As a sex therapist, I hear from innumerable couples who struggle with sexual compatibility. One partner wants it more than the other, or one partner is into different things than the other. Sex feels disjointed, and partners feel like they’re not on the same page.
Picture: Ale Art/Flickr
There are a number of different factors that influence sexual compatibility. The first thing most of us tend to think of is how frequently we desire sex. The single most common reason couples come in for sex therapy is because of mismatched sex drives. There’s also compatibility in terms of the sexual behaviours we like to engage in. We all fall on a spectrum of vanilla to kinky when it comes to our sexual appetites. One partner may be perfectly happy with missionary sex every single time, while the other might need ball gags and blindfolds to get off. Finally, there’s the concept of your sexual personality type. Essentially, it concerns what you use sex to accomplish. Some people use sex to connect, others use it for a release, and others use it to fill a void.
It can be difficult to know how much emphasis to put on sexual compatibility; while most people enjoy great sex, we tend to feel uncomfortable with the thought of ending a relationship over sexual incompatibility. The good news, in my opinion, is that sexual compatibility is not a fixed value. It can actually be improved!
When examining your sexual compatibility with a partner, here are some areas to consider:
- How big are the differences? Having some degree of difference in your sexual appetites is perfectly fine. Couples can usually navigate minor discrepancies in sexual desires and drives with relative ease. Additionally, you can learn a lot from having a partner who is into different things than you. A partner with a higher sex drive may help you realise that you like sex even more than you thought you did. You could get introduced to a new position, a surprising technique or an exciting sex toy. Variety and diversity make sex interesting, and will keep the spark alive in your relationship. On the other hand, huge differences are going to be more difficult to navigate. A partner who wants sex twice a day is going to have a hard time dating someone who would be fine with once a month. Dissimilarities in the value you place on sex are going to be particularly impactful; a partner who could care less about sex is going to struggle with a partner who values their sex life above all else. One way to gauge the scale of your differences is to play with my Ideal Vs Acceptable worksheet.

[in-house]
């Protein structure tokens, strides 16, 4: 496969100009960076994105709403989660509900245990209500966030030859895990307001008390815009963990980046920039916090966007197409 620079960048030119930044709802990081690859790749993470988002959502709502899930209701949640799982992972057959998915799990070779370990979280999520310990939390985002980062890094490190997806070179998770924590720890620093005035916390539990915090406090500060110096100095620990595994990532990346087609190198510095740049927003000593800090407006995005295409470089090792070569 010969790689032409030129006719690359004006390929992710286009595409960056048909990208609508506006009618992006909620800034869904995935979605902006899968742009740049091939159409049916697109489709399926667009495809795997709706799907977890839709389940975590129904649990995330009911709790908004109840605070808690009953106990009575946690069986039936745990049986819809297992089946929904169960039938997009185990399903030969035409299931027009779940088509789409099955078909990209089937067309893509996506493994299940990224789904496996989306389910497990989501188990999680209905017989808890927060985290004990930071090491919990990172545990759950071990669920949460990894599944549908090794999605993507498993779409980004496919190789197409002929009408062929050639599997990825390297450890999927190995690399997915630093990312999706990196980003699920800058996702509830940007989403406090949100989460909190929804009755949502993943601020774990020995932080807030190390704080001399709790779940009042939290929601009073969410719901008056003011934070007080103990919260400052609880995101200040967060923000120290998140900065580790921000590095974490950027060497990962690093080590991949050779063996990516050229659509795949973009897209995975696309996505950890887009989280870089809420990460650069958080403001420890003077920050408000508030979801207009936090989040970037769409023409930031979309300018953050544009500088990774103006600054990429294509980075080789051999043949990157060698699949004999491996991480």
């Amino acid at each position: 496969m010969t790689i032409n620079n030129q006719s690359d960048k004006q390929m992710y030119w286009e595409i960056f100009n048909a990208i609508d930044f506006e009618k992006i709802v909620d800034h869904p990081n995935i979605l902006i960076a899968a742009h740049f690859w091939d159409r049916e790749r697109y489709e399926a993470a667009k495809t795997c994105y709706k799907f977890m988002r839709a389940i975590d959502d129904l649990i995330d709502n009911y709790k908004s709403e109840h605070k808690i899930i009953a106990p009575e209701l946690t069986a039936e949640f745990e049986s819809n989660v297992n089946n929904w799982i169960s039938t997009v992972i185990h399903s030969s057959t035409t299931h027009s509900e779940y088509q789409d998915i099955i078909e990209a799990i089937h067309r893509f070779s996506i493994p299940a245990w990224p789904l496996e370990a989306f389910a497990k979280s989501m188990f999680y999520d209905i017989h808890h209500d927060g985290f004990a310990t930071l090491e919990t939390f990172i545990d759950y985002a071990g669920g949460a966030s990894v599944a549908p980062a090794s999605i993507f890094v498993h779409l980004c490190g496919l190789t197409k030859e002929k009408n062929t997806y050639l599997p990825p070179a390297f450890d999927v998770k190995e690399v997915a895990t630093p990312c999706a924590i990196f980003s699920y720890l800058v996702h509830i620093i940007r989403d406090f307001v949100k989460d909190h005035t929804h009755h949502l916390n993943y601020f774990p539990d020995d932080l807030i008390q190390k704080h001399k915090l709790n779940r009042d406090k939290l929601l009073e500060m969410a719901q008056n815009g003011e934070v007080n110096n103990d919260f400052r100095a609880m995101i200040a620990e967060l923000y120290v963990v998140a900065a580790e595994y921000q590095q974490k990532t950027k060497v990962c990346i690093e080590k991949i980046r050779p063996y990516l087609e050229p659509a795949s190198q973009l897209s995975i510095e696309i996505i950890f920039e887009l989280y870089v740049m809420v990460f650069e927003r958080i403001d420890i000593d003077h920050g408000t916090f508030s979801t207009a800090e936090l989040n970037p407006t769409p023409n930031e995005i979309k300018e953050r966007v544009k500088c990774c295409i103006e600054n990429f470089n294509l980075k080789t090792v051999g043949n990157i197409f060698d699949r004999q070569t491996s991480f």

- How flexible are you willing to be? Can you practise random acts of sexual kindness with your partner? The most successful couples I’ve worked with have been the ones who are happily willing to accommodate their partners every now and then. One partner will try out a new sexual behaviour that they had never considered before. The other partner is open to sexual contact even when they’re feeling a little tired or run down. Notice that this is vastly different from feeling pressured or obligated to have sex.
- Are you both willing to put effort into your sex life? Your willingness to work on your sexual relationship is way more important than having identical sex drives and desires. Regardless of how compatible you are, you’re going to have times where things feel off between the two of you. Couples that acknowledges this fact and are willing to devote time, resources and energy to restoring their sexual connection are going to go the distance.
- What is your gut telling you? In my experience, people know deep down inside when things aren’t working. You may feel guilty or uncomfortable ending a relationship solely because of sexual incompatibility. As sex-obsessed as our society is, we sure don’t make it easy to honestly acknowledge how much we value our sex lives. But chances are you recognise when you just don’t have a great sexual connection with another person. Honour your intuition.
And now I’ll close out this topic with one final point to keep in mind: you’re probably not going to get all of your needs — sexual or otherwise — met by one person. And that’s OK! Life just wouldn’t be interesting if we got what we wanted 100 per cent of the time. Expecting your partner to give you everything you want puts way too much pressure on your partner and your relationship. It’s important to have a base level of compatibility, but make sure you continue exploring and taking responsibility for your sexuality on your own.
Vanessa Marin is a sex therapist and licensed psychotherapist based in San Francisco.